• 2 teaspoons Salt More or less to taste, [See Note 7]
  • 1/2 teaspoon Ground black pepper
  • 1 cup Onion , finely diced
  • 5 cups Water (reserved from bean soaking) [See Note 8]

Instructions
 

  • Soak the Beans:
    Soaking the beans is optimal for a shortened cooking time. Starting with un-soaked beans adds an additional 4-6 hours to the slow cook time. This increases the cooking time from 5 – 6 hours to about 10 – 12 hours. [See Note 1]
    Overnight soak – Place beans in a large bowl and cover with water. The water should reach at least 2 inches over the top of the beans. Allow to soak overnight or at least 8 hours. Retain the soaking liquid for cooking.
    Quick Soak – For a quick soak, pour the dry beans into a pot and cover the beans with cold water. Place the pan on the stove over medium-high heat and bring to a boil. Once the water boils, turn off the stove, and allow the beans to soak in the hot water for 1.5 hours. Retain the soaking liquid for cooking.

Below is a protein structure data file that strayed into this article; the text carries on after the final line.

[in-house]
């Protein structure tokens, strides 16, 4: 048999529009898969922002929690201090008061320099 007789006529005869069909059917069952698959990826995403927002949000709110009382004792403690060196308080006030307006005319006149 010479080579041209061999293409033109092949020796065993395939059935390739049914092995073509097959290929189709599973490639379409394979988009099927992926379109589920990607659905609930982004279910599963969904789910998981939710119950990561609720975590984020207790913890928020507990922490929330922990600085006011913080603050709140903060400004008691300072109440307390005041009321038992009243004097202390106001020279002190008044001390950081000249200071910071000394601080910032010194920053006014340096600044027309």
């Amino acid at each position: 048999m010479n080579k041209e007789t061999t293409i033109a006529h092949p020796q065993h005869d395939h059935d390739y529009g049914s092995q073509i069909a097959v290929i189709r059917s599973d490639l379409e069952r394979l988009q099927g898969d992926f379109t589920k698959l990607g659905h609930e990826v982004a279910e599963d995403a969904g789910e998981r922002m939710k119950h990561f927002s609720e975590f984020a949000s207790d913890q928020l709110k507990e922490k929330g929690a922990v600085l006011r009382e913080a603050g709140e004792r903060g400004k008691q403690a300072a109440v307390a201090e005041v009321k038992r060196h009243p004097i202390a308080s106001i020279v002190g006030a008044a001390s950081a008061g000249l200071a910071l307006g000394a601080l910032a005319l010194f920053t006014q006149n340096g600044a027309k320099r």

Make sure the water level is at least 2 or 3 inches above the bean level to allow for absorption. Reserving the soaking liquid [See Note 8], drain beans in a colander and remove any debris, discolored beans or empty shells. Soaking overnight greatly reduces the cooking time required.
  • Prepare the Beans in either a crock, Dutch oven, or Slow Cooker insert:
    Score the salt pork 1/4 inch deep 1 inch apart, and slice into two even pieces. Transfer to the bottom of the cooking vessel.
    Combine molasses, mustard, brown sugar, salt, pepper, onions and 5 cups soaking liquid.